The Future of Autonomous Vehicles in Production

A mixture of excitement and trepidation from staff is what you will meet when you refer to the term “automation” within the walls of a warehouse of manufacturing professionals. Staff can be ‘excited’ to hear that some of the latest technology is being brought in to improve the production process, but potentially fearful that it could reduce the demands on physical human members of the team. Automation should enhance the production process, delivering improved product lines for customers and streamlining manufacturing between different internal groups rather than replacing members of staff altogether. AVs are just one of the latest innovations to be implemented by businesses to reduce the physical demands on staff and enhance their experience by limiting health and safety risks and delivering improved quality of service.

The limitations and benefits of AVs

However, it is essential to remember that AVs that operate within warehouses are a ‘different beast’ when compared to the likes of Tesla and the other consumer autonomous vehicles currently undergoing tests on UK’s roads. Autonomous Intelligent Vehicles (AIVs) or Automated Guided Vehicles (AGVs) are the two main types that dominate the sector, each with their benefits and limitations.

How you introduce the production process to existing staff is the key to success or failure.

Within production or manufacturing environments, autonomous vehicles are an excellent way to perform physically demanding tasks such as shifting heavy stock, which could be crucial during times of high demand or seasonal trends such as Christmas where there is an acceleration of orders. They can also be used in hazardous or poor working conditions which could pose a risk to human members of staff such as extreme temperatures.

Considerations for smaller businesses looking to employ Automated Vehicles

It is crucial that smaller companies consider the significant financial investment required before embarking on applying automation. Fortunately, the ‘ROI’ or impact of automation can be easily measured, ensuring any decisions to invest in these forms of technology can usually be justified if needed:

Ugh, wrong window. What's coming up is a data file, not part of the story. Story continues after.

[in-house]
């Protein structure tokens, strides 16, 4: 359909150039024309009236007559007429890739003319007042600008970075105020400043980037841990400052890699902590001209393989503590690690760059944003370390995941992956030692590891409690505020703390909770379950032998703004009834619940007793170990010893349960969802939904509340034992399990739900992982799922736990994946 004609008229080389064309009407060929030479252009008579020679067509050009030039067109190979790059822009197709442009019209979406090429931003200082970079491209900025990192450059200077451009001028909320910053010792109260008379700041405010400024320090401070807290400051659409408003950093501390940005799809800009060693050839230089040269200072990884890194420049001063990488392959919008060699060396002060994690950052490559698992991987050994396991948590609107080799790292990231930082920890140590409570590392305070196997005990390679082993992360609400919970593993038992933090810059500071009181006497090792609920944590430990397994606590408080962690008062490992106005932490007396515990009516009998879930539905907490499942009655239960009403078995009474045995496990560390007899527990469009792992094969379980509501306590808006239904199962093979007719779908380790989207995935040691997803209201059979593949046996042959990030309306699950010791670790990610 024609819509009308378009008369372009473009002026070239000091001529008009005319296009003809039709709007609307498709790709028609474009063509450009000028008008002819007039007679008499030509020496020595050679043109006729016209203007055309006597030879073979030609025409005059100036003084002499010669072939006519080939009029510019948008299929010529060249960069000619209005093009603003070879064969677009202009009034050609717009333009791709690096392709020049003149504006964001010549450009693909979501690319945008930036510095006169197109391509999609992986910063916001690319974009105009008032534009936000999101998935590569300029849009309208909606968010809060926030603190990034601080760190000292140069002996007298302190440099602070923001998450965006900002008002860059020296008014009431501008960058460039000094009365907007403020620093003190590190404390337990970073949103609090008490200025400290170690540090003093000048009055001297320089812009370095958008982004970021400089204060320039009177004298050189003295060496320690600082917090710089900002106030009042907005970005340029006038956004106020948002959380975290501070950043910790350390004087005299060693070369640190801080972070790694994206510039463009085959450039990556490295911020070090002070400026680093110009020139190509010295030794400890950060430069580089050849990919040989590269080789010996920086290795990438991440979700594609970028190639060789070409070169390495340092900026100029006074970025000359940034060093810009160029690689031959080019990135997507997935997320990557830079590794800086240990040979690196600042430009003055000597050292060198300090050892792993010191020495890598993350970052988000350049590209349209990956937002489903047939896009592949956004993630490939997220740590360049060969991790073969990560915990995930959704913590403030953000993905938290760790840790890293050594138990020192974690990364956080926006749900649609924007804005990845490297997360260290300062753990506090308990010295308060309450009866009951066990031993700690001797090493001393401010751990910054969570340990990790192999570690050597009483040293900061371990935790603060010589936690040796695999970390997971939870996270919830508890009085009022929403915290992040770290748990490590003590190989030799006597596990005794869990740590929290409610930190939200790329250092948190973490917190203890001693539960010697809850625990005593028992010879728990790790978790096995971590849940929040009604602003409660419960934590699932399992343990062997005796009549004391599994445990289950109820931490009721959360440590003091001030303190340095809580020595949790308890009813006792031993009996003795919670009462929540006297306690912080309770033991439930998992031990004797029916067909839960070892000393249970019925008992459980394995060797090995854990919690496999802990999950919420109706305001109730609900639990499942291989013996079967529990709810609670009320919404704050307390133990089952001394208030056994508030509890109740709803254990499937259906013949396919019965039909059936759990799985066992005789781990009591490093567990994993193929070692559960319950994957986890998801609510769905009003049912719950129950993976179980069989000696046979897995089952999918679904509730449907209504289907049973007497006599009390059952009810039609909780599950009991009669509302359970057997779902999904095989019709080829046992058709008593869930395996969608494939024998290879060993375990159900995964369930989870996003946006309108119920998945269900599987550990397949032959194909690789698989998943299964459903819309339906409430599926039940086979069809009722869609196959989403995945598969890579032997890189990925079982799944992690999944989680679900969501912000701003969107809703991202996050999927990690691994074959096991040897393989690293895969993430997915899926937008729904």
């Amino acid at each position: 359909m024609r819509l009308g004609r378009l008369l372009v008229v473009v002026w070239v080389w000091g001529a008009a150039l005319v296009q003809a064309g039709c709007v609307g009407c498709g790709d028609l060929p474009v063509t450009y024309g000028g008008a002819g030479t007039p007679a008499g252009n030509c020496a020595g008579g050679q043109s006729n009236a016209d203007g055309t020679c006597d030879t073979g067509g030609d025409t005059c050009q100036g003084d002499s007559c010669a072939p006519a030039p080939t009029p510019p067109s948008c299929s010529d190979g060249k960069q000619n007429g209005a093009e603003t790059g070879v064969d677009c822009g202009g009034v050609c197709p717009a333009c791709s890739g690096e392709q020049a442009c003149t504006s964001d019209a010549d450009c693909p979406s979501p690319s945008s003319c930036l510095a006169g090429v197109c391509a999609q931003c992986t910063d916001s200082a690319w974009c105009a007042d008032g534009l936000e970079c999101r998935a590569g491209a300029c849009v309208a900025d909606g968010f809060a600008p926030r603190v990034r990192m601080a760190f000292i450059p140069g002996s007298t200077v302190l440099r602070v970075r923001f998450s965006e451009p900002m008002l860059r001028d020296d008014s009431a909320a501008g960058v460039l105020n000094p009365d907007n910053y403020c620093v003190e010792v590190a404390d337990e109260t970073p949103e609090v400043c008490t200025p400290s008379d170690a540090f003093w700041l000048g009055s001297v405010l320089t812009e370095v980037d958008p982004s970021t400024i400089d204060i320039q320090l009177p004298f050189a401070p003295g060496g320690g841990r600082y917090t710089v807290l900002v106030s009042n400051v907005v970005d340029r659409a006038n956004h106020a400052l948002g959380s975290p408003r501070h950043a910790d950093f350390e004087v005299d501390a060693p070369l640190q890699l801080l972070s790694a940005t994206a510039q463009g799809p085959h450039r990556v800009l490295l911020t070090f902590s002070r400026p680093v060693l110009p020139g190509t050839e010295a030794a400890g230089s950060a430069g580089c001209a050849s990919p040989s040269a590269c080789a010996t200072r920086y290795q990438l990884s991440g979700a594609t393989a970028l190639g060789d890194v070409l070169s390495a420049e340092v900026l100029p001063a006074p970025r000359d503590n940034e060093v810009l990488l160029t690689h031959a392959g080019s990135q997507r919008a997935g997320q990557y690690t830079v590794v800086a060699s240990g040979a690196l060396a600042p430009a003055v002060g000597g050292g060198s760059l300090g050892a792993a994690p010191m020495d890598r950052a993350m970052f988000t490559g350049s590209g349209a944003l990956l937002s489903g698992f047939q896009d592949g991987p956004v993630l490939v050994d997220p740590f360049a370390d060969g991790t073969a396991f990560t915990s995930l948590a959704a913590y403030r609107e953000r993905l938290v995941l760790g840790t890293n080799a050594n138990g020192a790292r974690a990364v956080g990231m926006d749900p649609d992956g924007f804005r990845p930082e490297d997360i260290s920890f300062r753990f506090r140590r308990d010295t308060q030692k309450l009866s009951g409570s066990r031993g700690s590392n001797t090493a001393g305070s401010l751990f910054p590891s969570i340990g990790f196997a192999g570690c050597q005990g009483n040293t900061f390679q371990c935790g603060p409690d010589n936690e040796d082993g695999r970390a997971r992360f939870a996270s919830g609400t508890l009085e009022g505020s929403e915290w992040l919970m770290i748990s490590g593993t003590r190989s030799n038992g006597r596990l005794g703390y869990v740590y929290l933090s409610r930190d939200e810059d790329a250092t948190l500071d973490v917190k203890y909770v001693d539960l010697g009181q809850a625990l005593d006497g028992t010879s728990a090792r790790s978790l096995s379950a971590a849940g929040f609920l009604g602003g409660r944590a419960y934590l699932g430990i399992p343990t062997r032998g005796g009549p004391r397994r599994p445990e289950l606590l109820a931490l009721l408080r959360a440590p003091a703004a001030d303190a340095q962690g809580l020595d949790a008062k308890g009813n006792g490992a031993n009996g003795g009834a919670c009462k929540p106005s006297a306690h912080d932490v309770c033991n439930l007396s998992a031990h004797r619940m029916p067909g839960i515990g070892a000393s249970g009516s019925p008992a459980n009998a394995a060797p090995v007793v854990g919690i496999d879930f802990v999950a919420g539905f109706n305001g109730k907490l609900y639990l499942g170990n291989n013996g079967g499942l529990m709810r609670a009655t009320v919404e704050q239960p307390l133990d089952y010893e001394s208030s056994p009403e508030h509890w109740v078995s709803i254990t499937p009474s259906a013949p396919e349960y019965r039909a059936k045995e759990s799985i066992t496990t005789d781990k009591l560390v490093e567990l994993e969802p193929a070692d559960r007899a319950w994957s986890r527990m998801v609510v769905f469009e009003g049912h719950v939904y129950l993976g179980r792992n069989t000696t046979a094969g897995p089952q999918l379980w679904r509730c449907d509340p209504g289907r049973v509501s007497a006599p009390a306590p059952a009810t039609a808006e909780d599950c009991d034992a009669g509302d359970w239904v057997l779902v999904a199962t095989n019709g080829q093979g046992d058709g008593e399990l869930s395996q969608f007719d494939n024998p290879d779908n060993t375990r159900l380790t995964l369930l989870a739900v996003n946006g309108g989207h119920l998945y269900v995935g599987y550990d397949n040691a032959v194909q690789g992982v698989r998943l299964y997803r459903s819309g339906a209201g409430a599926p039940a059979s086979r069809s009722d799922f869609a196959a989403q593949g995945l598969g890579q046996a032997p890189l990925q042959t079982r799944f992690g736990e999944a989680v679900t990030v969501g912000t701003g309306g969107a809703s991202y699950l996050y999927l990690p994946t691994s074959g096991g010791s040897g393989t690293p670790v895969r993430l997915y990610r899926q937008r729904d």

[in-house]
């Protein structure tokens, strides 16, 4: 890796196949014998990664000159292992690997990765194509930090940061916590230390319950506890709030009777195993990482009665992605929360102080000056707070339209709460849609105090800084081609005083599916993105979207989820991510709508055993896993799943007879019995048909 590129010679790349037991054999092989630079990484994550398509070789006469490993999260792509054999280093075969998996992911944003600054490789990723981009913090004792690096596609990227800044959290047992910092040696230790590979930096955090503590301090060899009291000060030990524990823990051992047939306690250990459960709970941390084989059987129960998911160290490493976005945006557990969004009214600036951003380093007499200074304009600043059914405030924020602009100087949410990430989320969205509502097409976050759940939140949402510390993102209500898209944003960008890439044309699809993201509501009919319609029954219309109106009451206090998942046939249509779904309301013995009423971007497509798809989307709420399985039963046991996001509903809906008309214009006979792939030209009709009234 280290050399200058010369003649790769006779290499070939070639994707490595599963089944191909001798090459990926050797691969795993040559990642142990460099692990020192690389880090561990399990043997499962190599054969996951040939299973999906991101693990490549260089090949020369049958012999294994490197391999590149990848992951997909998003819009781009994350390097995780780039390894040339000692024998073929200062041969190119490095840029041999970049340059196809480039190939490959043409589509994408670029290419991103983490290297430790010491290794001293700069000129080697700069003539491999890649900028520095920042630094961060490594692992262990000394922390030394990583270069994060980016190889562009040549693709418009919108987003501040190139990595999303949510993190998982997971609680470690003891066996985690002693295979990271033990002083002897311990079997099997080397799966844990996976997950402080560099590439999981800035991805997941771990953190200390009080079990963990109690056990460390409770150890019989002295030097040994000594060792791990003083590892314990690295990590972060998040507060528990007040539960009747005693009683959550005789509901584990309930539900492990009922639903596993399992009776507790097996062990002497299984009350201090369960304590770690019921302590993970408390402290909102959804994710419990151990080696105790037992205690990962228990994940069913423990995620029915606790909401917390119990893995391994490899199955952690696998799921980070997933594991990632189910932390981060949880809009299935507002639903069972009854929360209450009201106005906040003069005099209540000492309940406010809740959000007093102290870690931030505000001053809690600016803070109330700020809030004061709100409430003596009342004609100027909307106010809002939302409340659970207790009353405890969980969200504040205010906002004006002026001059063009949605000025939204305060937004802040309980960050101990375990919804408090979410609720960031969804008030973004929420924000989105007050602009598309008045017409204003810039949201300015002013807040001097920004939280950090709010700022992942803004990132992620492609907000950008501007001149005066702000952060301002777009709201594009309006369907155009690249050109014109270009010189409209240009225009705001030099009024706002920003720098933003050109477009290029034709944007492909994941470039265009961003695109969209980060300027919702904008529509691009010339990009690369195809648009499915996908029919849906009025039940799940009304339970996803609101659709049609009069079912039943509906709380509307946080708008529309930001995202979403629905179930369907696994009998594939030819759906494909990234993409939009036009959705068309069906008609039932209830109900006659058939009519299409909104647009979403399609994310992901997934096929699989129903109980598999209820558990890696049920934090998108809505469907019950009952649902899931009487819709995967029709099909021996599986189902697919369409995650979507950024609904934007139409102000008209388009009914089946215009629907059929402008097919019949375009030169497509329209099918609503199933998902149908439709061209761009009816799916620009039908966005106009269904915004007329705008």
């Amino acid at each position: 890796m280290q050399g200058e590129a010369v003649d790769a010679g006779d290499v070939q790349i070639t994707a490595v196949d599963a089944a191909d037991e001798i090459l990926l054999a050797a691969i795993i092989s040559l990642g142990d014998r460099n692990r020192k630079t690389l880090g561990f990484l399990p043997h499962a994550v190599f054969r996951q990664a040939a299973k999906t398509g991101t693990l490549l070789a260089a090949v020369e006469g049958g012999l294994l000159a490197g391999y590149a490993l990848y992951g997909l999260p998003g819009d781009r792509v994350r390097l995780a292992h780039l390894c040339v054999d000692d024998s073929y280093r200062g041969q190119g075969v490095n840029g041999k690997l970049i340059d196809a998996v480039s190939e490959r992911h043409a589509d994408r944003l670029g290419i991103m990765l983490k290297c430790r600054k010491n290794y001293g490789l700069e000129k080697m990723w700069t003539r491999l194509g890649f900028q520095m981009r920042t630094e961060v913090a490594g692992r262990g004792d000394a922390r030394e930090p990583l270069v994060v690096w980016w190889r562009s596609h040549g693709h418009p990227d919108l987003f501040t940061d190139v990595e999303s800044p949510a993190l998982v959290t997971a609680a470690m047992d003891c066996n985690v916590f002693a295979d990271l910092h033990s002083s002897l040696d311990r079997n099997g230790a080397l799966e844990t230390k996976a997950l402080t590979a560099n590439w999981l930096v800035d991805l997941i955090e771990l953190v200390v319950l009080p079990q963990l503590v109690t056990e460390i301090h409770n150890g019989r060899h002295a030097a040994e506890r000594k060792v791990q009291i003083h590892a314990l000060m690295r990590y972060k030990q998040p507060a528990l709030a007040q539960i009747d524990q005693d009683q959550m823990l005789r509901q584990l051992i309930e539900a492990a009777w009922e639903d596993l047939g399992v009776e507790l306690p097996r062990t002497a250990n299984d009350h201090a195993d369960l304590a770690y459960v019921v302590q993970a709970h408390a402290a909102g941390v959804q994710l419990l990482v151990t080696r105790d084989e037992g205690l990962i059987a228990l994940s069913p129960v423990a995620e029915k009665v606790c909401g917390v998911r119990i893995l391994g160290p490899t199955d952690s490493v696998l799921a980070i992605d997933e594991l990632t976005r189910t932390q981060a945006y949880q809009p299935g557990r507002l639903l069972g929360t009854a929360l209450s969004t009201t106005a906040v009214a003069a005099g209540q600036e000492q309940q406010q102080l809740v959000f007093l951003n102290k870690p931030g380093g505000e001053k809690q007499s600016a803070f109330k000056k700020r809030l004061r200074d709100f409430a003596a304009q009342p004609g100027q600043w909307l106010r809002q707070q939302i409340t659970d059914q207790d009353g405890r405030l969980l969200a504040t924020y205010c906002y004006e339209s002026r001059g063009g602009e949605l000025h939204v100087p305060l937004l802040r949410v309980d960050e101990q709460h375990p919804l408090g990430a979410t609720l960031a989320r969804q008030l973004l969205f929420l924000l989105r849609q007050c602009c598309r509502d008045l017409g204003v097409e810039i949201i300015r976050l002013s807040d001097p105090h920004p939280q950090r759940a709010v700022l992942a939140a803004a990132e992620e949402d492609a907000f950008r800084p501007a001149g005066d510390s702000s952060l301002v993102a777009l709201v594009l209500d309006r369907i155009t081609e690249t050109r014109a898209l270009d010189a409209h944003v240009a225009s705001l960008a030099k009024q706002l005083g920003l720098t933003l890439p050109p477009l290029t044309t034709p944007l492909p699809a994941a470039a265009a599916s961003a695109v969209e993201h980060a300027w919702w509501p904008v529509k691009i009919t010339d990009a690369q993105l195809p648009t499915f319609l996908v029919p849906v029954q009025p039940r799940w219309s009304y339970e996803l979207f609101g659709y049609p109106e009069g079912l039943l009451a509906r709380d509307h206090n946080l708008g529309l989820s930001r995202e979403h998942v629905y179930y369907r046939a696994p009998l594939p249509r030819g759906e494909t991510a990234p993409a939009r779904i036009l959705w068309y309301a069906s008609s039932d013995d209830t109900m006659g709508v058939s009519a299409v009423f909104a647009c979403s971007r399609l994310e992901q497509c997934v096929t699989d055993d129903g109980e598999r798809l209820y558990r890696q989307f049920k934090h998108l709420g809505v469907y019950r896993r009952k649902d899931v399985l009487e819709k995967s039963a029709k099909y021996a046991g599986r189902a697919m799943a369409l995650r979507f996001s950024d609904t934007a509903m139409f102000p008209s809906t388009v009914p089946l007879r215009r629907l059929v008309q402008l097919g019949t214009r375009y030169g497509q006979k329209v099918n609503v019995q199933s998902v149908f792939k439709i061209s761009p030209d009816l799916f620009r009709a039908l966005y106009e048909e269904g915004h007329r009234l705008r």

• Automation can increase productivity by reducing the time taken to perform repetitive tasks – freeing up staff to complete more technical tasks
  • It can reduce the number of product defects or faults that might have been caused by human error, increasing overall customer satisfaction
  • Processes can be easily replicated, guaranteeing all products are subject to the same tooling and care, ensuring a more consistent final result
  • Staff will be less bored as a result of the automation of repetitive or monotonous tooling processes improving satisfaction and retention levels
  • There will be less training required for members of staff
  • The automation of processes, once programmed expertly, means they should meet internal or external compliance requirements such as statutory regulations and auditing

As with any new technology integration to a business, the way the product or process is introduced to existing staff is usually the key to success or failure of its implementation. For those that consider automation a bad thing or a change to traditional methods of production, it’s important to remember that everything is changing all of the time; but when you’re so heavily involved and vested within an industry, you often don’t notice it.

Original Source: FMCG Ceo